Author and MacArthur Genius Junot Diaz recently spoke at the Applied Research Center’s Facing Race conference in Baltimore. In this clip, he talks about the politics of race and our collective blindspots around privilege and inequality. At the heart of his challenge to activists and cultural workers of color is the idea that our “economies of attraction”–including the literary and aesthetic–are still tethered to a racial hierarchy.
More via Colorlines.com’s Channing Kennedy:
This excerpt is the first 25 minutes of his talk, and there’s plenty to chew on. Here, for instance, is Díaz explaining his work’s recurring theme of “decolonial love”:
“The funny thing about our privilege is that we all have a blind spot around our privilege, shaped exactly like us. Most of us will identify privileges that we know we could live without. So when it comes time to talk about our privileges, we’ll throw shit down like it’s an ace. And that shit is a three! I understand that. You grow up and you live a life where you feel like you haven’t had shit, the last thing you want to give up is the one thing, the couple of things that you’ve really held on to.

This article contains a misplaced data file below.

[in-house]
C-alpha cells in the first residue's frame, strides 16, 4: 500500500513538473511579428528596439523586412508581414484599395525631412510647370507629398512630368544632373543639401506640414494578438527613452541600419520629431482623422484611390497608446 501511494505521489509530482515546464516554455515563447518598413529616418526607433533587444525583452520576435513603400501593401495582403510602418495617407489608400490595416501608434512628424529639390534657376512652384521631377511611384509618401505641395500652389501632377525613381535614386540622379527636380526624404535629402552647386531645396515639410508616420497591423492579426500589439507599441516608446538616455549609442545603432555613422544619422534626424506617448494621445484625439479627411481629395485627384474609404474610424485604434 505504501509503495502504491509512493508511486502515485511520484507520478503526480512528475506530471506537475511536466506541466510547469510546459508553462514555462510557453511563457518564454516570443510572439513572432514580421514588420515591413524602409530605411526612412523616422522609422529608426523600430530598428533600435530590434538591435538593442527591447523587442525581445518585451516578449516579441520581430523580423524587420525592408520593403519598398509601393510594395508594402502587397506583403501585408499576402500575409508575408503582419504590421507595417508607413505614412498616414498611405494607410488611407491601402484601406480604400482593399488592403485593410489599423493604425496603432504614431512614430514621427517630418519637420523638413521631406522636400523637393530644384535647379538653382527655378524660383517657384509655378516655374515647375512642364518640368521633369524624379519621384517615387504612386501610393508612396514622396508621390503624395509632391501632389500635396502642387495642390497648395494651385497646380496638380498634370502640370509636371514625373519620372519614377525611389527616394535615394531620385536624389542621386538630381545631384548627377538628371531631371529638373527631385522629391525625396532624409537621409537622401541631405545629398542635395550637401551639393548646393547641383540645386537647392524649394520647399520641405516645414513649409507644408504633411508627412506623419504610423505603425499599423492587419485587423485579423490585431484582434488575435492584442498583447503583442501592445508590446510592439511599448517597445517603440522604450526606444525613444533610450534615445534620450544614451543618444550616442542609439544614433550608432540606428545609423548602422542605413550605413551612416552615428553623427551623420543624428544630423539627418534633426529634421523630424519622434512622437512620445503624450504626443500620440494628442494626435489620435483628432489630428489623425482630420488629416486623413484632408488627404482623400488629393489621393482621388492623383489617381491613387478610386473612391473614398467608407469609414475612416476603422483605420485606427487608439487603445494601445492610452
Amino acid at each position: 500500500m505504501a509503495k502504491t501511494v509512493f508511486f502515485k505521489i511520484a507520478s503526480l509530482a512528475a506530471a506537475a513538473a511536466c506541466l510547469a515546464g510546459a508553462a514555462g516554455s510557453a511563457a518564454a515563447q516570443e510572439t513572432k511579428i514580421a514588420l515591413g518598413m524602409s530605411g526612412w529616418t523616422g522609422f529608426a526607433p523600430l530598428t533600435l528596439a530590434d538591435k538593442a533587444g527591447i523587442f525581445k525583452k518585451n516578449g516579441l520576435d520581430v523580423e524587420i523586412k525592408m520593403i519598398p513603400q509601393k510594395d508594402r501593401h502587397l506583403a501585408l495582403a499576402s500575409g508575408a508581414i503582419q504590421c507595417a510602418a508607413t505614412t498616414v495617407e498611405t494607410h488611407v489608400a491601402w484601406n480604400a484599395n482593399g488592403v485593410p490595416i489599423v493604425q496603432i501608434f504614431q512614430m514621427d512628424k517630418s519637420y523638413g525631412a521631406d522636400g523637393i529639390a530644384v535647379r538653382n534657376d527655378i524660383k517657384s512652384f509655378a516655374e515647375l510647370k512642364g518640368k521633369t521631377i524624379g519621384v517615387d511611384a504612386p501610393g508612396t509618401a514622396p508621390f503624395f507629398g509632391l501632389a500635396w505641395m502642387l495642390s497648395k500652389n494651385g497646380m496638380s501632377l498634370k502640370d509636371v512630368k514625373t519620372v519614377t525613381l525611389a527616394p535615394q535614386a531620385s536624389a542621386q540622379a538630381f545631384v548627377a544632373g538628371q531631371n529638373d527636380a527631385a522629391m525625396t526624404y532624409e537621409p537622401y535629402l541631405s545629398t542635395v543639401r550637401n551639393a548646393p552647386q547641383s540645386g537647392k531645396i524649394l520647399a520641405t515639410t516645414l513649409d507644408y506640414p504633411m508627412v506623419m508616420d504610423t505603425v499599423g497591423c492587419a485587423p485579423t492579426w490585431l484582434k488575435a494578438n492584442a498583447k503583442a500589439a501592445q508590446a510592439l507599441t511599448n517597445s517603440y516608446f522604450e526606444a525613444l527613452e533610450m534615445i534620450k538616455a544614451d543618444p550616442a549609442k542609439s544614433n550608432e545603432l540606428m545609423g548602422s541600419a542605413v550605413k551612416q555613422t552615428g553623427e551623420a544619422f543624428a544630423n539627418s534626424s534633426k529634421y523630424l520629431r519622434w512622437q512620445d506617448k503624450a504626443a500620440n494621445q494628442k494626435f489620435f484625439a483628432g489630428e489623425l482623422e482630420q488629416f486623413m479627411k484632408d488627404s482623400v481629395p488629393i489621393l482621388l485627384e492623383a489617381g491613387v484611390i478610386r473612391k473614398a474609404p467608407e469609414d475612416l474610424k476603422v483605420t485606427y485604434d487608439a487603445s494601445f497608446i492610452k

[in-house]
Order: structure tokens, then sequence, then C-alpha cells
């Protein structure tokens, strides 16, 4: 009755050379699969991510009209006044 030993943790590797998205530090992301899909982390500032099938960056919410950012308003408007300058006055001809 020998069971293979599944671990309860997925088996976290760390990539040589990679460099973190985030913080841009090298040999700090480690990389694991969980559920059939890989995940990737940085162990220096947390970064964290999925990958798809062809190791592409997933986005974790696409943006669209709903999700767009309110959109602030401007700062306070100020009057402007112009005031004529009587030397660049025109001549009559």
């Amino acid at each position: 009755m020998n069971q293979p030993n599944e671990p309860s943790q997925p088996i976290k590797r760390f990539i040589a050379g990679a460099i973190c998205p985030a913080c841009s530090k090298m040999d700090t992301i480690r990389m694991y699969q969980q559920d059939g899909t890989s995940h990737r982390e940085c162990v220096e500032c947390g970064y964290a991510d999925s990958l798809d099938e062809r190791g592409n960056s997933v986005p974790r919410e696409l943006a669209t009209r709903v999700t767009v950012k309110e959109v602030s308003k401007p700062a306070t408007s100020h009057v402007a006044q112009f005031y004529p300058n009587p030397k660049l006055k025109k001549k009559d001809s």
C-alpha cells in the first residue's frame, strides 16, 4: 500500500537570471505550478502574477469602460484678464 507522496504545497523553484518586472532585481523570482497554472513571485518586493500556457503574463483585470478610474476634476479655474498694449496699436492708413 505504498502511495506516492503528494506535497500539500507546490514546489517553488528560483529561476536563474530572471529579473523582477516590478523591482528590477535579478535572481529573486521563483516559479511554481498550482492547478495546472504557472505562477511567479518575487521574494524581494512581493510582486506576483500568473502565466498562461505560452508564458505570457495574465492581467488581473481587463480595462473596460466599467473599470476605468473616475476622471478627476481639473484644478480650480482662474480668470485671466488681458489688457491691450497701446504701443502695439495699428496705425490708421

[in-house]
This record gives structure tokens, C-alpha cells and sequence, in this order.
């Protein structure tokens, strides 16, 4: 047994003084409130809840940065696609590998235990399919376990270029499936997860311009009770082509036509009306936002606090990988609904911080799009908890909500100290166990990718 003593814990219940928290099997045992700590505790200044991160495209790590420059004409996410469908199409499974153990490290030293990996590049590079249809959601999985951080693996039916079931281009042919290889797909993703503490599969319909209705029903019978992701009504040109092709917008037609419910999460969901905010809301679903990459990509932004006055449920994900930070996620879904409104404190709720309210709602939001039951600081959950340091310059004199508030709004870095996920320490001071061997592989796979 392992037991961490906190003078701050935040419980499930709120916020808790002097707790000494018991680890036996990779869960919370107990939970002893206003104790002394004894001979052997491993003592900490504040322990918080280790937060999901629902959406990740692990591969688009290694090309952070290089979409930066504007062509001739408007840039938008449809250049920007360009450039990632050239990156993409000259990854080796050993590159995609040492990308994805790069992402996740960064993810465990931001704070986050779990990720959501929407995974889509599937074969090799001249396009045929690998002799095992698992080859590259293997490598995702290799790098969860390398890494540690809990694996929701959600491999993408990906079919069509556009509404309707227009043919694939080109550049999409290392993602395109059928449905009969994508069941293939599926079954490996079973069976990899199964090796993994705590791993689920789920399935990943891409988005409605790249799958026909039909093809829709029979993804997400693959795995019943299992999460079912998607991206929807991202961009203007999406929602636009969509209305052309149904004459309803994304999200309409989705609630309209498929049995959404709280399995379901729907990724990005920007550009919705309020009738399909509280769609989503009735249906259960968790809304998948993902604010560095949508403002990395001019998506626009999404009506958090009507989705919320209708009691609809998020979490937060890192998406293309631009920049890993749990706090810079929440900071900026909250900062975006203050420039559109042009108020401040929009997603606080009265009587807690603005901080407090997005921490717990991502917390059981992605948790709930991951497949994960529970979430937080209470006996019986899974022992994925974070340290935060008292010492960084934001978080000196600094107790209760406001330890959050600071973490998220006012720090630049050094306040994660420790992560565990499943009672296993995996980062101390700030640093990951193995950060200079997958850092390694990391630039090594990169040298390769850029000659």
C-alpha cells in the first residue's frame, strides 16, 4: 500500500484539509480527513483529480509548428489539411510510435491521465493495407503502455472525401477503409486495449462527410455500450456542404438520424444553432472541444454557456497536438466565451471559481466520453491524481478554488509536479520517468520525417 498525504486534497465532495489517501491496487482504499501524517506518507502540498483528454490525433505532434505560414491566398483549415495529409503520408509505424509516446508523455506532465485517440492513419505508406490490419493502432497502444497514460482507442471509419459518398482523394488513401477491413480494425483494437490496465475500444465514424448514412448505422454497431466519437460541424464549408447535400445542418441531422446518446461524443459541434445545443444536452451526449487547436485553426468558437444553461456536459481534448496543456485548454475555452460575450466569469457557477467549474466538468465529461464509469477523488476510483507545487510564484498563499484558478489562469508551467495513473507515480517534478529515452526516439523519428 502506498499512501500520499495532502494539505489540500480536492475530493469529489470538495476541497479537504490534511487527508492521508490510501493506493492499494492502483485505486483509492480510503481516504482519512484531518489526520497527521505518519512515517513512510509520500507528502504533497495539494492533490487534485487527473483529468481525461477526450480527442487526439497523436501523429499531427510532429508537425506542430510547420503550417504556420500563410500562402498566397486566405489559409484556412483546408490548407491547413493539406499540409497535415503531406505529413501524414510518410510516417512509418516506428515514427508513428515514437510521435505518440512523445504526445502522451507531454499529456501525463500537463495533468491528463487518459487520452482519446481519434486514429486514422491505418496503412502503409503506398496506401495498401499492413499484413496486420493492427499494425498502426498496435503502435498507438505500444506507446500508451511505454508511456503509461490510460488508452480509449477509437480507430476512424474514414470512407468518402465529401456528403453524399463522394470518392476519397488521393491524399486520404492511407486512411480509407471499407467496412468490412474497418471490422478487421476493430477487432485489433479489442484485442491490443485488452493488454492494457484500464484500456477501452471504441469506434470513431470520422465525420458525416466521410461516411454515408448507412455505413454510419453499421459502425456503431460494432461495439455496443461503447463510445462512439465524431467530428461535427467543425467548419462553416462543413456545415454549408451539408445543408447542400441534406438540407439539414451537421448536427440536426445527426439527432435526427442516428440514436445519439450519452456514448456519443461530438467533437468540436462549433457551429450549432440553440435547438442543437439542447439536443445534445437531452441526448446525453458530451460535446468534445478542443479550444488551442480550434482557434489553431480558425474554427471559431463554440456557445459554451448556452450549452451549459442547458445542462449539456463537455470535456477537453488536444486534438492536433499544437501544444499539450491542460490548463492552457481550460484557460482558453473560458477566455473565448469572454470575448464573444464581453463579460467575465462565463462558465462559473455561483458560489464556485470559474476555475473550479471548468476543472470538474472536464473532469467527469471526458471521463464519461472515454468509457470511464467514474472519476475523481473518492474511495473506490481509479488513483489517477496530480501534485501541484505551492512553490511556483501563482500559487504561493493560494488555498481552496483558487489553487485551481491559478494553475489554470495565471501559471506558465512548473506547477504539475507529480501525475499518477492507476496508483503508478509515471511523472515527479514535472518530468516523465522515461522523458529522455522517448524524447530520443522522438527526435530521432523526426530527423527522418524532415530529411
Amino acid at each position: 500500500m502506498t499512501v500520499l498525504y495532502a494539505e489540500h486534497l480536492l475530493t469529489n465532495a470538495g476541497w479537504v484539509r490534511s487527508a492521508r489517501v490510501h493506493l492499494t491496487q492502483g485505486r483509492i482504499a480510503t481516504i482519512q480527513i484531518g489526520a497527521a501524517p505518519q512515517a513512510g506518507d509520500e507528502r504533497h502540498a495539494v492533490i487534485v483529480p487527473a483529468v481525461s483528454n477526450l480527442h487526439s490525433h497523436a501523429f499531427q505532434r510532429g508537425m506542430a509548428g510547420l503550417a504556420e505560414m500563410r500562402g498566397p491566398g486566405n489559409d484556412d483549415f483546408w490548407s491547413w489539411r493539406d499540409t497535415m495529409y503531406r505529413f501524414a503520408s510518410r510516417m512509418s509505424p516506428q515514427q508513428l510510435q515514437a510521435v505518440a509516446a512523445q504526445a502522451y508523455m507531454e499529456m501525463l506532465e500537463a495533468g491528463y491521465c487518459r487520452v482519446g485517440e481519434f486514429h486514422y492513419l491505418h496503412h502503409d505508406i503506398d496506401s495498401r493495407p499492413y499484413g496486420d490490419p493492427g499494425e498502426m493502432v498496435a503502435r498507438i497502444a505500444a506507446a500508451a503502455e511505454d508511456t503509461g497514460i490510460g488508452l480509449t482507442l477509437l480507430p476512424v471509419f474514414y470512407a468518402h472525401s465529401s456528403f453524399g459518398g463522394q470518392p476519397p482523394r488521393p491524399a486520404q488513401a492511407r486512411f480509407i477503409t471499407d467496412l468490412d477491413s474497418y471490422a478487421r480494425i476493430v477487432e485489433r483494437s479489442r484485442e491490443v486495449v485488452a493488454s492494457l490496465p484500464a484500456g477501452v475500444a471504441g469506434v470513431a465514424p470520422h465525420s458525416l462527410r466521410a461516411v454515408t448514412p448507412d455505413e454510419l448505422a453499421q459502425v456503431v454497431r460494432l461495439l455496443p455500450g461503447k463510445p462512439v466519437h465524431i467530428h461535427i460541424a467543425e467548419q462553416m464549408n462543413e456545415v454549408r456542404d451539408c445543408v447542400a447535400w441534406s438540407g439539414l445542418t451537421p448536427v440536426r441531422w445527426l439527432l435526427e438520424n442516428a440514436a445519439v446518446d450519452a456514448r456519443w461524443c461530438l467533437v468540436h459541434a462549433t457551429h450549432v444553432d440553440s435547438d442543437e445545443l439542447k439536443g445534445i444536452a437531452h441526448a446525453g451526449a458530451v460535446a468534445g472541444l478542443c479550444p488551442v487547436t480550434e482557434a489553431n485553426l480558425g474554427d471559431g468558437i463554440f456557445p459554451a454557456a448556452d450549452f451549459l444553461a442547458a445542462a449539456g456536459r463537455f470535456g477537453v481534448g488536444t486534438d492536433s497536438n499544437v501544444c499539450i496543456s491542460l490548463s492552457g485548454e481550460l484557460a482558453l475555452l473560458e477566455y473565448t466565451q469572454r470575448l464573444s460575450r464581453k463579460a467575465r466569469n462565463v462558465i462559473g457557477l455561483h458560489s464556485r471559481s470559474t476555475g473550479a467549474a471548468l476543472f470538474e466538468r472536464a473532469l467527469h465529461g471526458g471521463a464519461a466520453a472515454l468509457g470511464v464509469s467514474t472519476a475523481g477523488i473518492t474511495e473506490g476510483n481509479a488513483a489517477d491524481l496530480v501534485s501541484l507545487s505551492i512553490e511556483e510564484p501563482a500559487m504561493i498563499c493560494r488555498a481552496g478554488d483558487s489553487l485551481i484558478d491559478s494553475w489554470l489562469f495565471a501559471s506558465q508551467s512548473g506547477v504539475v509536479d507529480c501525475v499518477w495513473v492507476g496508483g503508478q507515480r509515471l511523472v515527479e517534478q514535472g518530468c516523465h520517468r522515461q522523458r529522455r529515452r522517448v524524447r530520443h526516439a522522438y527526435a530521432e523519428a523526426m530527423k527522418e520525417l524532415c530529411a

“I’m telling you guys, we’re never going to fucking get anywhere—if you want to hear my apocalyptic proclamation which I would never repeat, but which I know you motherfuckers are going to tweet about—we are never going to get anywhere as long as our economies of attraction continue to resemble, more or less, the economy of attraction of white supremacy.”